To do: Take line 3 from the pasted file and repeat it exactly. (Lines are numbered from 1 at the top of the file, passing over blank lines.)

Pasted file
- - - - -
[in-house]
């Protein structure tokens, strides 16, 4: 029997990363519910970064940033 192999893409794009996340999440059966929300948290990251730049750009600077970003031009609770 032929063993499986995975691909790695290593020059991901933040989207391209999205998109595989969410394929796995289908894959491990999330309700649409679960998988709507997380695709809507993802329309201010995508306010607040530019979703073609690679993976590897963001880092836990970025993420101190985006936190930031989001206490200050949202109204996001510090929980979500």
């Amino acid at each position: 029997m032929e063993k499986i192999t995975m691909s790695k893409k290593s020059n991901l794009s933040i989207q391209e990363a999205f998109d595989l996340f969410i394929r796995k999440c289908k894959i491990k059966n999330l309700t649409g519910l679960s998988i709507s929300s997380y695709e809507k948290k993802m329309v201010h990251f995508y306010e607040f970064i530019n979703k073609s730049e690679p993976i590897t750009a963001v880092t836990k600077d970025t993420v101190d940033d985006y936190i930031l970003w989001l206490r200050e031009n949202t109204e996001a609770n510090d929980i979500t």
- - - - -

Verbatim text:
């Amino acid at each position: 029997m032929e063993k499986i192999t995975m691909s790695k893409k290593s020059n991901l794009s933040i989207q391209e990363a999205f998109d595989l996340f969410i394929r796995k999440c289908k894959i491990k059966n999330l309700t649409g519910l679960s998988i709507s929300s997380y695709e809507k948290k993802m329309v201010h990251f995508y306010e607040f970064i530019n979703k073609s730049e690679p993976i590897t750009a963001v880092t836990k600077d970025t993420v101190d940033d985006y936190i930031l970003w989001l206490r200050e031009n949202t109204e996001a609770n510090d929980i979500t």